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I Always Feel LIke Somebody's Watching MeSanta Clara County is just one local jurisdiction in California that may have access to your cellphone records to prove your violation of a cell phone violation like VC 23123. Hopefully, Kern County will not follow suit.

Three years ago, the Santa Clara County Sheriff asked for $502,000 for a StingRay device. The hand-held gadget simulates a cellphone tower, enabling the user to download a phone's call, text message and e-mail data. This information can then be used in court to prove that drivers were using their phones in an illegal manner. Device manufacturers only sell StingRays if the purchasers sign an FBI-approved nondisclosure agreement.

Santa Clara Sheriff Laurie Smith admitted that she had never seen a product demonstration and she could offer no technical specifications. The County Supervisors asked Harris Corporation for a demonstration, but the manufacturer refused to provide one. Nevertheless, the Supervisors approved the expenditure on a 4-1 vote.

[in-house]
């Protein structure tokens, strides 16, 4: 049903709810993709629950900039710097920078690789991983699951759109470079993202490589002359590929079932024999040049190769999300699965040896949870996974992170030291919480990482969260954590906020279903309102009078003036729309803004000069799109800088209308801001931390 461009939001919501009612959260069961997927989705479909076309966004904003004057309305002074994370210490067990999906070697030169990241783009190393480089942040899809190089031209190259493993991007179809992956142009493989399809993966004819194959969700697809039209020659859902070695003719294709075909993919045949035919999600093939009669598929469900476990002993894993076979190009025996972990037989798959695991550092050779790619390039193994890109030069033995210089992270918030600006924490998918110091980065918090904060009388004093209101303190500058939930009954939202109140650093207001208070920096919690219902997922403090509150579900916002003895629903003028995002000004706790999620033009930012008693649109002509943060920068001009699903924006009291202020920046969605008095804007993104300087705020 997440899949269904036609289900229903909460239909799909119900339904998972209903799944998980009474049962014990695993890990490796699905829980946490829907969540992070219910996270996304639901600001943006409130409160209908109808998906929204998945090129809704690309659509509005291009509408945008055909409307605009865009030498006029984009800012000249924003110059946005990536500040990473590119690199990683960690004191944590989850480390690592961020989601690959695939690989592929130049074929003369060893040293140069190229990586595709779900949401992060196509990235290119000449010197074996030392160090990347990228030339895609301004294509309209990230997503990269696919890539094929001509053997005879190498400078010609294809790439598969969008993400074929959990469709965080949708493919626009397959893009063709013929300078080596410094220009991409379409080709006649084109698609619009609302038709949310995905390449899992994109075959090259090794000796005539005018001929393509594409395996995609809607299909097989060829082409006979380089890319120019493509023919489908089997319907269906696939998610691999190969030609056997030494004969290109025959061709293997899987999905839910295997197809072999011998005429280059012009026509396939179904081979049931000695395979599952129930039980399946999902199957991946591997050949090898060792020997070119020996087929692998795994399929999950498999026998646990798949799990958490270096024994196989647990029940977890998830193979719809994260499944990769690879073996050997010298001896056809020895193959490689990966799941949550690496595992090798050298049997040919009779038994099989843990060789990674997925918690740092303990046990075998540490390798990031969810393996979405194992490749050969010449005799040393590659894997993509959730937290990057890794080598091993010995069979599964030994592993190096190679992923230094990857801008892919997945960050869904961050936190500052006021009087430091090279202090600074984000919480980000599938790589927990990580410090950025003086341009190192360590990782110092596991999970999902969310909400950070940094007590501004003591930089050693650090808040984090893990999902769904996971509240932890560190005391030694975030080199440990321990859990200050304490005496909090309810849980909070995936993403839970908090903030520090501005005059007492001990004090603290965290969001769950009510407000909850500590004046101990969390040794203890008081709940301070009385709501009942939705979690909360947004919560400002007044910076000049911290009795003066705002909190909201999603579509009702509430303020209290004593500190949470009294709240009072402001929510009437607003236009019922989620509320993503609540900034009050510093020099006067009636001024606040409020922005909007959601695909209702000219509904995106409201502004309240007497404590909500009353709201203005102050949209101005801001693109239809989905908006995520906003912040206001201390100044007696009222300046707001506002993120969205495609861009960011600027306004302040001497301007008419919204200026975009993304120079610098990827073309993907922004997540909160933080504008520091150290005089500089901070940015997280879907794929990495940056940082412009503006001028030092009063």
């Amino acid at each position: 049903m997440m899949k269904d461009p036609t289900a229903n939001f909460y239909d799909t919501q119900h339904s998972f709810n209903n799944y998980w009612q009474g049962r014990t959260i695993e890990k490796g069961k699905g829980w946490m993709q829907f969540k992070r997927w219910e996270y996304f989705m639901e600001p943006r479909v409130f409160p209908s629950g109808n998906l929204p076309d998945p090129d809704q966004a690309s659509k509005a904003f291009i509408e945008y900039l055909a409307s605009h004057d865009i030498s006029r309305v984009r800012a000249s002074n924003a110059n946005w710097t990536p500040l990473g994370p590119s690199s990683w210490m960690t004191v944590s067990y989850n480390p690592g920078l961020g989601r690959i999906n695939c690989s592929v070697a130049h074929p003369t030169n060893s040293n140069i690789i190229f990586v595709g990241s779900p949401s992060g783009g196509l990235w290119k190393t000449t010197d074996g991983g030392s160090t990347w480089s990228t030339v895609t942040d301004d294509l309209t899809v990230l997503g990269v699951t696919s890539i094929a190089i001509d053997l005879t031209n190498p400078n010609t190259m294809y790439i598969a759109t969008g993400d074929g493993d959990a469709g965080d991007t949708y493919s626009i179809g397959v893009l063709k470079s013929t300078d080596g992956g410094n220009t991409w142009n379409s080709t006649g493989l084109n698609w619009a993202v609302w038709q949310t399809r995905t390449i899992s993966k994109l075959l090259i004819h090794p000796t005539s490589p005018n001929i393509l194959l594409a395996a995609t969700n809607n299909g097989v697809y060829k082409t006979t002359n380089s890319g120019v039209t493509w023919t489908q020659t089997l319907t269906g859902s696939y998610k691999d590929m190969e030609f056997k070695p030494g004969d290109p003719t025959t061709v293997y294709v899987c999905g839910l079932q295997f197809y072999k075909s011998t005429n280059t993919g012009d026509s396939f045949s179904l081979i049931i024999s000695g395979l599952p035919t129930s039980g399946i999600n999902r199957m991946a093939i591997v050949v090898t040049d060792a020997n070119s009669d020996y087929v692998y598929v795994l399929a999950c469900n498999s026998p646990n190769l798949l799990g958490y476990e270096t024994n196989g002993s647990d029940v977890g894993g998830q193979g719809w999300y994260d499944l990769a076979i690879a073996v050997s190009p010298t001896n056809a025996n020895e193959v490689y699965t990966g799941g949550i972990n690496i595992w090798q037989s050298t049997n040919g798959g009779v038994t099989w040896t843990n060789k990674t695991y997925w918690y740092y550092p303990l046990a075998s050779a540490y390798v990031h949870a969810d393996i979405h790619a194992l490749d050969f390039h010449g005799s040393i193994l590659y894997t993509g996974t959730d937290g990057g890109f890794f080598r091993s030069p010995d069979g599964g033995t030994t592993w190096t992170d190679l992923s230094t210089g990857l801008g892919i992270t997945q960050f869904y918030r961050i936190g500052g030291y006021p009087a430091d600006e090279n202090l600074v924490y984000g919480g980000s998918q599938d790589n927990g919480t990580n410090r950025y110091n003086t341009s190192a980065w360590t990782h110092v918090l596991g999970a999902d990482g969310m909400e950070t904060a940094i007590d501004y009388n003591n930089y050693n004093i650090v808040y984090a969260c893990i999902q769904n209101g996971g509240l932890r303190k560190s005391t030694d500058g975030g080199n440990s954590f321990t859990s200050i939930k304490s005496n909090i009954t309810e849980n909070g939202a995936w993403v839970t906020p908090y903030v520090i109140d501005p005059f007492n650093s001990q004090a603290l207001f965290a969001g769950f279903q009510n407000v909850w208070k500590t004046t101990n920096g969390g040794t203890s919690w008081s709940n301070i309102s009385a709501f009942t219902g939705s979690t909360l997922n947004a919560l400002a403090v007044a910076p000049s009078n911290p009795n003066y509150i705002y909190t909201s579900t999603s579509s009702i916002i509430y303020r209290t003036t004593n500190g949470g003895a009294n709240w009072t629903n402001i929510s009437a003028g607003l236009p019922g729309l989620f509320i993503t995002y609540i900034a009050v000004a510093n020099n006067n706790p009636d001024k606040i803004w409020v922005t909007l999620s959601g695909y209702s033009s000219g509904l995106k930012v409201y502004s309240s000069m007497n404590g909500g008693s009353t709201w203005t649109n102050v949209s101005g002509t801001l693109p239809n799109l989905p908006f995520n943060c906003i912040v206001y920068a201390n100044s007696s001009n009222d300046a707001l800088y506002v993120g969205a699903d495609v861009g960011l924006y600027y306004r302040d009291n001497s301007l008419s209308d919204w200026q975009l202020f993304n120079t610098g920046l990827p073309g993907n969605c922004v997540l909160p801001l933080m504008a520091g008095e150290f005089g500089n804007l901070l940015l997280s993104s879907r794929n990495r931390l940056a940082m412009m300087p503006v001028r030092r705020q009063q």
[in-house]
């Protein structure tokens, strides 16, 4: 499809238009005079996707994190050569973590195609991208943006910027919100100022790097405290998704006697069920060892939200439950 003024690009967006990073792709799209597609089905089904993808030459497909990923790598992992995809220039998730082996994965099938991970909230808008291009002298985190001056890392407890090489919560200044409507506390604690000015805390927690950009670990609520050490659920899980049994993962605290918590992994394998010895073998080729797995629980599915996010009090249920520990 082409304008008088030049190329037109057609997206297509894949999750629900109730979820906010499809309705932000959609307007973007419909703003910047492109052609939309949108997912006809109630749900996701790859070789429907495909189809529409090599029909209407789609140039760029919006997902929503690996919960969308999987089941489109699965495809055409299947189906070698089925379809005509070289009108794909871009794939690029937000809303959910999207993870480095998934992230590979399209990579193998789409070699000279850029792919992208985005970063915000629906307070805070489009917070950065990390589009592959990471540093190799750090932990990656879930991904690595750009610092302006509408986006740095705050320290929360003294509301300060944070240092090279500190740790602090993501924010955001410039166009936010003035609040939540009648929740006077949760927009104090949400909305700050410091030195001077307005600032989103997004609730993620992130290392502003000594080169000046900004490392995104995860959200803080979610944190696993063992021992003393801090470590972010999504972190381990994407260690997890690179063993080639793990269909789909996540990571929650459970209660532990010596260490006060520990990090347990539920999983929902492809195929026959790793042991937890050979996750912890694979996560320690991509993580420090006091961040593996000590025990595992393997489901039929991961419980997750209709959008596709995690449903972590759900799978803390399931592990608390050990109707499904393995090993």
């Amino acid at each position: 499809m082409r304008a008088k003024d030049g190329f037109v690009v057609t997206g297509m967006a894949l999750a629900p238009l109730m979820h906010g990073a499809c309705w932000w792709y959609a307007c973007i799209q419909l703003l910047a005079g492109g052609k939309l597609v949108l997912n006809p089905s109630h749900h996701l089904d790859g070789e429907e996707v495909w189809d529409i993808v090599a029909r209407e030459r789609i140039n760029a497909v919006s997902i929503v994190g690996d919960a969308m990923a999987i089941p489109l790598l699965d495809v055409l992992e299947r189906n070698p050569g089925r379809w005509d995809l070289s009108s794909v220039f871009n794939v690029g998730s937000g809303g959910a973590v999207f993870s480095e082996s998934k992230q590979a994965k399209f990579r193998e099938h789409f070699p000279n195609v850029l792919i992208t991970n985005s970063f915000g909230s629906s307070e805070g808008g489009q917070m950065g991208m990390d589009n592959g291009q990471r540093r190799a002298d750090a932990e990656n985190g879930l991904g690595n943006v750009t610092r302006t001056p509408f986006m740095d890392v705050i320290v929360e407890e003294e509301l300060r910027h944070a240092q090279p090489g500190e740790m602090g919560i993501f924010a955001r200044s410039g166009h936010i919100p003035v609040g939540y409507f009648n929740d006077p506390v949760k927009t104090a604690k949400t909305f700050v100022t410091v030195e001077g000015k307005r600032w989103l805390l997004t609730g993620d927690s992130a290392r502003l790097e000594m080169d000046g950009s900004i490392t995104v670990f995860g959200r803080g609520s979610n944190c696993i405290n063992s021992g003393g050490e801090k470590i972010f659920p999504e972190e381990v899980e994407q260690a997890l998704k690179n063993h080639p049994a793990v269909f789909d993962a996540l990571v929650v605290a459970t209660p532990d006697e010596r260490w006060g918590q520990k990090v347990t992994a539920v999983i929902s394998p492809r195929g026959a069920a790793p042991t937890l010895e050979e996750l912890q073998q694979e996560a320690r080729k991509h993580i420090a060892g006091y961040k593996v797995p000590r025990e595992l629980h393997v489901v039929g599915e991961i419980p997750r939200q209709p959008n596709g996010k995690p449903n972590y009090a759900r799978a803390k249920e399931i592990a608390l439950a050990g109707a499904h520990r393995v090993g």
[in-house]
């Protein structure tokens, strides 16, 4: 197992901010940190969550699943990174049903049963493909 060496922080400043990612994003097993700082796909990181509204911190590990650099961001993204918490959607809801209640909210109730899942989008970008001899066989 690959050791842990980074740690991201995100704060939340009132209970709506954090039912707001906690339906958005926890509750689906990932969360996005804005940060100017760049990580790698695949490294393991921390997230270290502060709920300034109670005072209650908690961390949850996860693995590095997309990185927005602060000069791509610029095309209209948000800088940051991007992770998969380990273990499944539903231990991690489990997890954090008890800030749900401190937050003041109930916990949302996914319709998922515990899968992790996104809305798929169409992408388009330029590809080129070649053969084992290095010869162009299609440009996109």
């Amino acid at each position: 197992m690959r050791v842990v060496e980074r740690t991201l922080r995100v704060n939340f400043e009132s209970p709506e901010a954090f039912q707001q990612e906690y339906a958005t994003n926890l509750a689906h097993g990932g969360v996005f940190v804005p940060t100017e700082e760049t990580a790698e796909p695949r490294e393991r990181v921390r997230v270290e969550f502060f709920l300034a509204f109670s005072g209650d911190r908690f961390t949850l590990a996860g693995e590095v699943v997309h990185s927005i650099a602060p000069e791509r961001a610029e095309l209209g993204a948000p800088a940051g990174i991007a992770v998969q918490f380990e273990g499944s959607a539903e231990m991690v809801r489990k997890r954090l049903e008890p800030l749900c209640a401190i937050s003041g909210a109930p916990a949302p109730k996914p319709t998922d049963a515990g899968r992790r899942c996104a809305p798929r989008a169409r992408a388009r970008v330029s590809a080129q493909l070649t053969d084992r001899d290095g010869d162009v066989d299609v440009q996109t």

Statistics are hard to ascertain, but as many as 15 other states may contain at least one law enforcement agency that is using this surveillance equipment. While it does make cellphone cases easier to prove in Kern County traffic courts, it has obvious privacy concerns. Cybersecurity is also a question mark.

California has very narrow cellphone laws, and something like StingRay is nearly a necessity for prosecutors. Otherwise, motorists could simply admit they were using a cellphone but deny they were texting or e-mailing. VC 23123, the primary cellphone law, makes it illegal for all drivers to talk on a cellphone while driving on public property, unless the phone is in hands-free speaker mode. A companion law, VC 23124, prohibits drivers under 18 from using any form of mobile communication, hands-free or not.

Traffic violations for cell phone use are not a point for first time violators. But insurance costs often will still raise rates based on a violation. Furthermore, some employers will not allow their employees to drive company vehicles with a recent conviction for cell phone or texting.

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